Now that is very interesting. I am currently doing my tests using a small variation of the GuessFactorTargeting/Tutorial gun, to which I have created a pluggable segmentation scheme. I havent done many tests yet, but I will like to see how results differ between unsegmented, stationarily segmented, and high level dynamic segmentation. As it appears from your description, it seems that hand crafting is very effective. But then I have a bit of a theory that the best guns vs the best movements boil down to just the best RandomTargeting and flattening there is. What makes movements and targeting stand out, are how they deal with the lesser bots, not the top ones. That is where WaveSurfing made its "splash" (pardon the pun), in that it allowed for the best scores possible against the basic bots. This is also where I feel good targeting is going, not so much to beat the best movements, but to be perfect against those not so great. I remember the first time I put my perfected circular targeting against spin bot, and watched me get 100% accuracy (when it wasnt hitting a wall). I feel that that is the goal of modern targeting, to make a method that will hit walls, spinbot, and all the lesser pattern bots and spiky movers with as great of accuracy as possible. I believe that that is where a good part of your success is coming from, in that you have a very perfectly tuned system. I just wonder how much it could be improved upon. I assume that after 200 rounds or so your gun is far more accurate than it was in the first 10, but how does the accuracy of those early rounds compare to the accuracy of a less or differently segmented gun... Who knows, this is probably all for naught, but I am not quite sure why. -- Jokester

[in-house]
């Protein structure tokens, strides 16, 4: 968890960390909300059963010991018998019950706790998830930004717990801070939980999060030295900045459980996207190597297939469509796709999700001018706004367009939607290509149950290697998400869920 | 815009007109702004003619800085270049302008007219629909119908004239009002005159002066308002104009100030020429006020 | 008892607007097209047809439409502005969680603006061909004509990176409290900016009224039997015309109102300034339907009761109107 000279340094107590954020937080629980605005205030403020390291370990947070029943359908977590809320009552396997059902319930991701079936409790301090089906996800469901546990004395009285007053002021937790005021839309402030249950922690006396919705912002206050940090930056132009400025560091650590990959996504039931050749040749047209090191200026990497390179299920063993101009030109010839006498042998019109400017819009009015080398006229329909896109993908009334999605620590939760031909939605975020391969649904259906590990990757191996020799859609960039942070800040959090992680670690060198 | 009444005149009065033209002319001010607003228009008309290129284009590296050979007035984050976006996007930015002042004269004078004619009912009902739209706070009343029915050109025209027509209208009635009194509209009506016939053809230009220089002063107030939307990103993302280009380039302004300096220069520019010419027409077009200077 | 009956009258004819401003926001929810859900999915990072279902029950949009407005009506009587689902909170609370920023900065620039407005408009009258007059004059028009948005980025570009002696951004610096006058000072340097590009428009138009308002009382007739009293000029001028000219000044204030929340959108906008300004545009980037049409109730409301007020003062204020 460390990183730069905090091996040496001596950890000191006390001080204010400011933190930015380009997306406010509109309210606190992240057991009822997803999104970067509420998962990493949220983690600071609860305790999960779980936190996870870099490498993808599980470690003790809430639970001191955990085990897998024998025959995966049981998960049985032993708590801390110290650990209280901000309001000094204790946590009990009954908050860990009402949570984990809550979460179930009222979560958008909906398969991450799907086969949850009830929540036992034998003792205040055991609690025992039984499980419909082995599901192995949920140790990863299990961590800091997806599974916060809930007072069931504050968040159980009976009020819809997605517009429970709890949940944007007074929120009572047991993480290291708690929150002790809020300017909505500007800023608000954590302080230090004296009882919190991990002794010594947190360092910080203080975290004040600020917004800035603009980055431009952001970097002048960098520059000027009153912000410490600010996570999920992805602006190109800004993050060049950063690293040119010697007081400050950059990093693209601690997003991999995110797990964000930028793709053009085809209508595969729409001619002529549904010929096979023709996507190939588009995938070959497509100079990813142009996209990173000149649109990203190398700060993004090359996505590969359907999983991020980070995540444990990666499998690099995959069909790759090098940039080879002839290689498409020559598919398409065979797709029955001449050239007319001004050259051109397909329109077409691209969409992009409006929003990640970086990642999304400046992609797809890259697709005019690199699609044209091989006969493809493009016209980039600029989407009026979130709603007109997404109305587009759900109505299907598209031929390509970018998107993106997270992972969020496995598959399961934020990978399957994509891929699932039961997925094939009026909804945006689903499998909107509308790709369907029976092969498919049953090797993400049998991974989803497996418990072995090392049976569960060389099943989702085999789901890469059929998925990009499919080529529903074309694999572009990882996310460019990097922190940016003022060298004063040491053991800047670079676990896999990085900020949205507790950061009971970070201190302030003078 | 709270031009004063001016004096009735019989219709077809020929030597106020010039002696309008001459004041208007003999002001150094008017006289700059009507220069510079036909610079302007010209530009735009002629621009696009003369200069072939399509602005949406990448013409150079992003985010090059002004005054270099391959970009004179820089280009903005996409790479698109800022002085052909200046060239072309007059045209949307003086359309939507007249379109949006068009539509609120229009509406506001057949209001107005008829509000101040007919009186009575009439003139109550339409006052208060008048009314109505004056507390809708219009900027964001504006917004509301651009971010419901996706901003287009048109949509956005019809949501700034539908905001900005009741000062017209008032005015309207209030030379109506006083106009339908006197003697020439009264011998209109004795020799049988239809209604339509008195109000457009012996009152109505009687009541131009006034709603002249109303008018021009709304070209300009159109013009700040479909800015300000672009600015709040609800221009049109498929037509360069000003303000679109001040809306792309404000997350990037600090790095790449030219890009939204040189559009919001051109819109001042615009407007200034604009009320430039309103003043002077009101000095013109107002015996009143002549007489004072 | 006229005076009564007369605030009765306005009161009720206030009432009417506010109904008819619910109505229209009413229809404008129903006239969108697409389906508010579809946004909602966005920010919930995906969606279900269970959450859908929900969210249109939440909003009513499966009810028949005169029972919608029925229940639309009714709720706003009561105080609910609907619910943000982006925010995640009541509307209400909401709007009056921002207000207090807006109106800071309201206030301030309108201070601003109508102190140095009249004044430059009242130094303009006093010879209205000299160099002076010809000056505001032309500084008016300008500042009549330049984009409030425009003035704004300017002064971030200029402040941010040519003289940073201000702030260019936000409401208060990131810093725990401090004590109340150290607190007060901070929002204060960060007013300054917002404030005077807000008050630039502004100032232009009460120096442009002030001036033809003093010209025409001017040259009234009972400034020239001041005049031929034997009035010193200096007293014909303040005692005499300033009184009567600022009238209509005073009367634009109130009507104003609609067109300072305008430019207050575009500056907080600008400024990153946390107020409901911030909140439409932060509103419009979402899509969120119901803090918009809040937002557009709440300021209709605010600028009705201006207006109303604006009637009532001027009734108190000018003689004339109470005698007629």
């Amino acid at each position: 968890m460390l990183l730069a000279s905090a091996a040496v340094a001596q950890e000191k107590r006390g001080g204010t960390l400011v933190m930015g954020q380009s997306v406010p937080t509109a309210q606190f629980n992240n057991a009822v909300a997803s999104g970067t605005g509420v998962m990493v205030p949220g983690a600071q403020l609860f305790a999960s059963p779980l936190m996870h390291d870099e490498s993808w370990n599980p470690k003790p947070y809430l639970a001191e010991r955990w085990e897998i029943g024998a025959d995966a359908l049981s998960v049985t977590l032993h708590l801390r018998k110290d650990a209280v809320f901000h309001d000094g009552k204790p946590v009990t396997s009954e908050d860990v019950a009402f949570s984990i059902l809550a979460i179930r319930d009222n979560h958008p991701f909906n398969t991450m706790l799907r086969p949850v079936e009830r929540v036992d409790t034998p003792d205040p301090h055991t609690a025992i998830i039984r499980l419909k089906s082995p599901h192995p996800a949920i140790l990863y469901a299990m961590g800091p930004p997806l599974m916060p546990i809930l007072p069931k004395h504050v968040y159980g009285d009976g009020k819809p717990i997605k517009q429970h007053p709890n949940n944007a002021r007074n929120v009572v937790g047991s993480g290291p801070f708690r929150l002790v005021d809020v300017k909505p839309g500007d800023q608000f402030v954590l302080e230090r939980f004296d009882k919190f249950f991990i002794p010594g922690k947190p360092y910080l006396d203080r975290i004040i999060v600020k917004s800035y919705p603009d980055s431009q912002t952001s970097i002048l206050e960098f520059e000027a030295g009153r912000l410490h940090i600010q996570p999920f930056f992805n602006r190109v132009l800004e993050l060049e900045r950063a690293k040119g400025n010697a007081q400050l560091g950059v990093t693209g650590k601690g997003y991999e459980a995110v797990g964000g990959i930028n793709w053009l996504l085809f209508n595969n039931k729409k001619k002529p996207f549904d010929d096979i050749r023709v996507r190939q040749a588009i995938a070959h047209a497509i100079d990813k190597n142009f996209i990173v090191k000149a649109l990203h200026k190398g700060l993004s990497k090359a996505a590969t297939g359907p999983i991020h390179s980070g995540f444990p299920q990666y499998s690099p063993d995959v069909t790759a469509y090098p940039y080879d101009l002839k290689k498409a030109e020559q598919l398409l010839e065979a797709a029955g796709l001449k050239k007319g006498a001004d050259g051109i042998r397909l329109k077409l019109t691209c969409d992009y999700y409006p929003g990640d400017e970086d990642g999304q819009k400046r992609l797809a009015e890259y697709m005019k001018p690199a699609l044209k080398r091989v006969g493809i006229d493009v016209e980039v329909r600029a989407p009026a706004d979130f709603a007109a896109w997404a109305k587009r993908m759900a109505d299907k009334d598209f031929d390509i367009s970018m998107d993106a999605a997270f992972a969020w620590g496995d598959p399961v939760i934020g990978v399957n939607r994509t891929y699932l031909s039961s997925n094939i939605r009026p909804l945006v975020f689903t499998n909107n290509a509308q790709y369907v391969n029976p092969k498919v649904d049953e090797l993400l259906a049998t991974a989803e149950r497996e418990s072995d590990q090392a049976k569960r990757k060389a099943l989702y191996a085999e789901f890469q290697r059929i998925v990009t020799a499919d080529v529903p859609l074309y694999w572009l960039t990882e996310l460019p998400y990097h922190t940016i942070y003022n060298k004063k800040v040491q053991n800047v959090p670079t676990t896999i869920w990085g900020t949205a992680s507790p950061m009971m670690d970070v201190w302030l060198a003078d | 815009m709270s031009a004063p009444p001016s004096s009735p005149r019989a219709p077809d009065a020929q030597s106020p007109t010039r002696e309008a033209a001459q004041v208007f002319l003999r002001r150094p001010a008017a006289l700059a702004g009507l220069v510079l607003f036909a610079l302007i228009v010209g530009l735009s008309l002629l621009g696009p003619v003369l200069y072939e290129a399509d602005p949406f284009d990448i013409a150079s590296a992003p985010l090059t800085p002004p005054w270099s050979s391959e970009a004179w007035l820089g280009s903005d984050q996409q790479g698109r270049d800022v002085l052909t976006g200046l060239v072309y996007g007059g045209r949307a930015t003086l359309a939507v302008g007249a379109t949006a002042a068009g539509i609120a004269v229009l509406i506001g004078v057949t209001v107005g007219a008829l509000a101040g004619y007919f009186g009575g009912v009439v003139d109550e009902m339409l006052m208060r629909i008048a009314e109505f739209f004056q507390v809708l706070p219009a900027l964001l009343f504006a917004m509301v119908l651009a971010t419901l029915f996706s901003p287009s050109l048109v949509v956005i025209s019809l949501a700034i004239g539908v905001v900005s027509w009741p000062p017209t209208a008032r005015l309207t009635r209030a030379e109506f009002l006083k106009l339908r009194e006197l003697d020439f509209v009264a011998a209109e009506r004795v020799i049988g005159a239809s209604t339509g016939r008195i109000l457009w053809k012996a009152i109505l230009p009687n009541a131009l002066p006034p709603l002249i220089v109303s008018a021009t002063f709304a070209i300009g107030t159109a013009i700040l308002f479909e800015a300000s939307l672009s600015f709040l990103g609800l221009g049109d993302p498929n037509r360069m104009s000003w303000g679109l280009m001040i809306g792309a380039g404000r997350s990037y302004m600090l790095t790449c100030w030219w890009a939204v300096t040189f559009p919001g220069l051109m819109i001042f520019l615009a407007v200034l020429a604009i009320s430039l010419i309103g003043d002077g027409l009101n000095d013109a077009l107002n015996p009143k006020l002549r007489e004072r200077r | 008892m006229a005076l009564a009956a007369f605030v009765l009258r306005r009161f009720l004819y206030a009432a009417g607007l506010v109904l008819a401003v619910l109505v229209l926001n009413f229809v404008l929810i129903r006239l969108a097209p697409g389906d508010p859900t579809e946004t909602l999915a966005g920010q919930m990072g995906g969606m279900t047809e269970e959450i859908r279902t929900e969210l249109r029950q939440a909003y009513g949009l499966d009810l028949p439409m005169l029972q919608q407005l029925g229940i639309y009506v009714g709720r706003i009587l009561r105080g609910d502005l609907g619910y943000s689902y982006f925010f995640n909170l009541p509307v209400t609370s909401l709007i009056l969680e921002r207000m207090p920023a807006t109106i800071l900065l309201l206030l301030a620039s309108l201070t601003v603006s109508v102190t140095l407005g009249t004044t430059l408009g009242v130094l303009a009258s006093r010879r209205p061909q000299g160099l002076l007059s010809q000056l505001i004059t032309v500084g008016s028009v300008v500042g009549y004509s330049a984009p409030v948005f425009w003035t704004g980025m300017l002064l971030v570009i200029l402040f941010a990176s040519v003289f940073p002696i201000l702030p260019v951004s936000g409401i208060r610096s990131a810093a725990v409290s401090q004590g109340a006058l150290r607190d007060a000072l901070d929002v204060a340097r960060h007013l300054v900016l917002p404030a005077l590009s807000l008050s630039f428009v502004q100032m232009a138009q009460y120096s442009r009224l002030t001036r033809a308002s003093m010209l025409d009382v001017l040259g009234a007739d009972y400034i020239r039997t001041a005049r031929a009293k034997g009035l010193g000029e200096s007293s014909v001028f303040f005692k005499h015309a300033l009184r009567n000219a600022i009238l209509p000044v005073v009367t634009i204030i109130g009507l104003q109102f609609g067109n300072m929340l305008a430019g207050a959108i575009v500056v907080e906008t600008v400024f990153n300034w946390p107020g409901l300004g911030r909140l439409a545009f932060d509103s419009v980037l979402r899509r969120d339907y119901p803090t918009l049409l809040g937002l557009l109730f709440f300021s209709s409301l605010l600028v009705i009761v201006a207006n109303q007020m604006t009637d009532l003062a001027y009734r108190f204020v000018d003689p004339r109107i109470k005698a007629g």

Any general enough and learning gun should be far more accurate after 200 rounds than it is in the first 10 rounds. My guns are tuned for the RoboRumble@Home mostly and that means I want it to be better than other guns in 35 round battles. TargetingChallenge/ResultsFastLearning measures that somewhat better than the 500 rounds version. I call this TC35 and my guns are maybe even stronger there, relatively speaking. Where my gun fails is against WaveSurfers really. Because my gun is the strongest against weak movement. Think about it, even with quite high segmentation weak movements reveal themselves quite fast. If your segemenation is high enough you only need one sample in the most visited segments against really weak movements. High segmentation also helps the most against strong movement. Anyway, Bee actually has a lesser segmented visit counts array which is trying to catch up a bit faster. What I do is I simply overlay the high and low segmented arrays when choosing where to fire. Careful tuning on the segmentation levels here makes quite a big difference. I can also confess I do some BinSmoothing. But it doesn't really make a difference in performance, and I have tested it. Extensively. It just "feels" better to do it than to skip it. (Since it doesn't degrade performance either.) -- PEZ